Remembrance of Jews past, but never lost
This special focus on i-Italy reminded me of times past, so I visited the United States Holocaust Memorial Museum on line and found this there about INTERNATIONAL HOLOCAUST REMEMBRANCE DAY:
In 2005, the United Nations General Assembly designated January 27 as an annual international day of commemoration to honor the victims of the Nazi era. This date marks the anniversary of the liberation of Auschwitz-Birkenau, the largest Nazi death camp. Every member nation of the U.N. has an obligation to honor the memory of Holocaust victims and develop educational programs as part of the resolve to help prevent future acts of genocide. The U.N. resolution rejects denial of the Holocaust, and condemns discrimination and violence based on religion or ethnicity. To commemorate International Holocaust Remembrance Day, the Museum hosts a candle-lighting ceremony attended by the Washington, D.C. diplomatic community, Holocaust survivors, and the general public. It had this place to reflect and write. This is what I wrote:
"As many other children who grew up in Brooklyn after World War II the Holocaust (Shoah) was recounted to us, unuttered, in sights and scenes such as the blue tattoos that inexplicably appeared on the arms of people, and the overcrowded apartments of friends who were sharing their everything with newly arrived relatives (I supposed) who spoke with “funny accents.” As children we didn’t know the meanings of it, but we knew enough not to ask. As an adult I know, and wish I didn’t."
In Brooklyn we lived the Holocaust everyday as matter of course. Many parts of the borough especially Bedford-Stuyvesant, Crown Heights, Borough Park, Bensonhurst, and Brownsville were peopled with those who had escaped before it began or those coming to the United States after it ended from numerous D.P. (Displaced Persons) camps. Those who hardly "survived" concentration camps such as Buchenwald, Bergen/Belson, Auschwitz-Birkenau, Dachau, or whole cities such as Warsaw, Budapest, or Vilna, came to live, work and sometimes even start new families here. Almost all of the newcomers had families in Brooklyn and if not, they found others, or each other, to begin new lives. That is why being "Brooklyn" is also being not a little bit Jewish, and why before there was a New York State mandated Holocaust Curriculum, we learned about it in school as well as out of it.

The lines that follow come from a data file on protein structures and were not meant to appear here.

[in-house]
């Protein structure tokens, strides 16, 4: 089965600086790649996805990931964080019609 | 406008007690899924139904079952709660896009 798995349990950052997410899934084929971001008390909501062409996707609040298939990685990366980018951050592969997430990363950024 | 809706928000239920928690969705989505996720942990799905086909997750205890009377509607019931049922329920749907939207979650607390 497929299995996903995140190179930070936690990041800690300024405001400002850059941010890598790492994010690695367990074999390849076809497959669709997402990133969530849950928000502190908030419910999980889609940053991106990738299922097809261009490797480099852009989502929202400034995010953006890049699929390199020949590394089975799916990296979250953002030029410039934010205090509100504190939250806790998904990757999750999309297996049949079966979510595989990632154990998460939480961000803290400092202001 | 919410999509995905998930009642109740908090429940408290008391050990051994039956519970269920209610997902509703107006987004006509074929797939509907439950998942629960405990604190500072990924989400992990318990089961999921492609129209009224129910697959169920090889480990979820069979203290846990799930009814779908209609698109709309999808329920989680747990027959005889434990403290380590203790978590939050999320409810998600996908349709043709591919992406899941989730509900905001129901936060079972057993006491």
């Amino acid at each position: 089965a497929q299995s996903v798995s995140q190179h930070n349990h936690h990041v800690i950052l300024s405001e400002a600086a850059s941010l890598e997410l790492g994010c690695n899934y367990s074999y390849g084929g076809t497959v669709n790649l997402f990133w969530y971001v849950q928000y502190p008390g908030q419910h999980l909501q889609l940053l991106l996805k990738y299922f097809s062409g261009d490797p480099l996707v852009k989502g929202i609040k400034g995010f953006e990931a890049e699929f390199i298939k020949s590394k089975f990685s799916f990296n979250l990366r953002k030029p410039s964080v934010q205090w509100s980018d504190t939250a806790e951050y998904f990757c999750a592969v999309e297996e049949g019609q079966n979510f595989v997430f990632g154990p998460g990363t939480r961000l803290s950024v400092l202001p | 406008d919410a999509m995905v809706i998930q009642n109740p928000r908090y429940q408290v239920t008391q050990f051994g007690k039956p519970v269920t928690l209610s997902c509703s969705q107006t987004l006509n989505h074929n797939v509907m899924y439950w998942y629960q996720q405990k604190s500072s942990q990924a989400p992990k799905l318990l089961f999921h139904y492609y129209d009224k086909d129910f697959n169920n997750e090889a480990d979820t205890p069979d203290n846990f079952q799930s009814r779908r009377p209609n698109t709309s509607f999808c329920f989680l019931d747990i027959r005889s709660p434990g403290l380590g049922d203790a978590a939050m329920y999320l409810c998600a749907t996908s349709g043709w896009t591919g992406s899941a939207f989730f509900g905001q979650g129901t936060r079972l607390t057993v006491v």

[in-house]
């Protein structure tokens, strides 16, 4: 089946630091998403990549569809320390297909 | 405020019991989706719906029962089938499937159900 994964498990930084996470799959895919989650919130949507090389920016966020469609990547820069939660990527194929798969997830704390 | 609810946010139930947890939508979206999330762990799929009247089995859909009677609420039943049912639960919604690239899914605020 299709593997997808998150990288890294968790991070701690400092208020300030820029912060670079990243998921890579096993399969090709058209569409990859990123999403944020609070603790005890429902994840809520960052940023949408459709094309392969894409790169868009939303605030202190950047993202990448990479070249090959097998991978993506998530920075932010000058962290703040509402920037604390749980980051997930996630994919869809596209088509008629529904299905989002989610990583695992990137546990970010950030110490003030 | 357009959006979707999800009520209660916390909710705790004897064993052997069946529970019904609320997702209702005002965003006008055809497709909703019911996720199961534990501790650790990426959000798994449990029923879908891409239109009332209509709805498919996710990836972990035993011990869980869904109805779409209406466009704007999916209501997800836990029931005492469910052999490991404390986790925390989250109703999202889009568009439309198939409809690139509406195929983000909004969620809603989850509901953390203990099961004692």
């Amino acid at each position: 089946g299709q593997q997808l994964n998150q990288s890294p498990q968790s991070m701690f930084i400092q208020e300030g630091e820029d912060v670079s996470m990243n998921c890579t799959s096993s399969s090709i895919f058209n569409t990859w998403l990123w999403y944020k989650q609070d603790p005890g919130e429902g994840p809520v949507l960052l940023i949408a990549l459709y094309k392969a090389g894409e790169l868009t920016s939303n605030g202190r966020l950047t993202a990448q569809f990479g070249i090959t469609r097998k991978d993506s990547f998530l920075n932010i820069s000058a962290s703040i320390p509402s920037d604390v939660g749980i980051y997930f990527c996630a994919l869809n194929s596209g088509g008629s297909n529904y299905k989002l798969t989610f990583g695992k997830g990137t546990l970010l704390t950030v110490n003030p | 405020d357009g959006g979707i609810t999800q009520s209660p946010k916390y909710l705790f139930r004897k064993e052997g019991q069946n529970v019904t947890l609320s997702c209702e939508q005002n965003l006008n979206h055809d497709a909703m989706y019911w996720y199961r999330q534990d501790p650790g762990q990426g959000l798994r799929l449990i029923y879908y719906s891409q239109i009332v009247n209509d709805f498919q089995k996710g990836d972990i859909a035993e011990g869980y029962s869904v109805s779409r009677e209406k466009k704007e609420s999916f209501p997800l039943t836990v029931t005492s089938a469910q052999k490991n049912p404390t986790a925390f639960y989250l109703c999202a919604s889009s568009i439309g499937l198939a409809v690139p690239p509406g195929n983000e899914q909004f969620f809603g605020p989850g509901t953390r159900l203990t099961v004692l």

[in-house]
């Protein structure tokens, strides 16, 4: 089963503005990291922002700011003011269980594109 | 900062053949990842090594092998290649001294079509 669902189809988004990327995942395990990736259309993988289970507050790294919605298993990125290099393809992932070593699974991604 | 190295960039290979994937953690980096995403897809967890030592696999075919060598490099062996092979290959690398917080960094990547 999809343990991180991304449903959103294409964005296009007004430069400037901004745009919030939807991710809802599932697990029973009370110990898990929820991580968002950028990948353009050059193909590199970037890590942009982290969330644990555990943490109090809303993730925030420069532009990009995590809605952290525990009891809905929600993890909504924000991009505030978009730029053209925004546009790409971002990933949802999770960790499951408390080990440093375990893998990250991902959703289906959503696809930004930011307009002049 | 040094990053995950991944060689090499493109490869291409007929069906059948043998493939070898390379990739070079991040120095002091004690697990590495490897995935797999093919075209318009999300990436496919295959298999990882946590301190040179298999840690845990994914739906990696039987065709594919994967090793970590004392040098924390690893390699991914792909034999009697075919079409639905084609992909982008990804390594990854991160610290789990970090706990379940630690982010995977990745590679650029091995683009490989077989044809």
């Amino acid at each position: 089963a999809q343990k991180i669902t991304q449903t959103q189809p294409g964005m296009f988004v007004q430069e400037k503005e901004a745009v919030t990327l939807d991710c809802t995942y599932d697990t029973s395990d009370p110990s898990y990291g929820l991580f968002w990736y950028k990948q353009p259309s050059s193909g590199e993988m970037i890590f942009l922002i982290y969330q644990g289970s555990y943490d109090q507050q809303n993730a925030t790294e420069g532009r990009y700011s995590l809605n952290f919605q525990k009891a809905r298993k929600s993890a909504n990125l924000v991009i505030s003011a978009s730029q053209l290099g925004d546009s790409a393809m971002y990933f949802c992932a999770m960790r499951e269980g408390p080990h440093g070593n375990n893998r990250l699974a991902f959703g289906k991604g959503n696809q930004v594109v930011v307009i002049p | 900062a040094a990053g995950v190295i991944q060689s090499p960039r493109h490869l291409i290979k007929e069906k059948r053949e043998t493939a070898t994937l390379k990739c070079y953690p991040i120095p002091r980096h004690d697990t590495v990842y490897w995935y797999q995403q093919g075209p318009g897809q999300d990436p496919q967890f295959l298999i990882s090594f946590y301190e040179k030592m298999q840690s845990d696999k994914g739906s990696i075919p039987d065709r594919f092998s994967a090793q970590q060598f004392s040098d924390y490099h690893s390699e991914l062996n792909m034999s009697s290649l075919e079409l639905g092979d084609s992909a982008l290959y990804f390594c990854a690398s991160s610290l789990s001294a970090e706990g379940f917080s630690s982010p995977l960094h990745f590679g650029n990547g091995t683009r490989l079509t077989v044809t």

I could spend the rest of life writing about Jews to whom I am in one sense of another "connected," beginning with the family of one of my first best friends - Ikey (I assume Isaac) August - who lived, like me, in the Red Hook (low income) Housing Project. Ikey's father worked in a bakery and, therefore, gave my family of seven children, and two occasionally employed adults, bagels, onion rolls, and bialys to eat. Having Jews as good friends and neighbors was multigenerational. My Sicilian American mother told me she was spat upon by her Gentile Greenpoint neighbors because her father was a landlord there. There were few Sicilians around then and her best friend and Public School-mate was a Jewish girl whose dad owned a beer garden. My dad, however, was never so open minded. I think he believed that Jews wore hats to cover the horns on their heads, and he also thought they were especially "lucky." He never understood the Yiddish phrase - "Nil sine magno labore."
PS: I don't have the time right now, or the patience ever, to comment, without rage and profanity, on Pope Benedict XVI's reinstatement of an excommunicated Bishop (Richard Williamson) who seems to take pleasure in the notoriety he is receiving, again, for denying what we in Brooklyn have known since we were kids. I have never been a very good Catholic and such actions on the part of someone who claims infalliblity of one sort or another makes it increasingly unlikely that I ever will be. Shalom (Pace)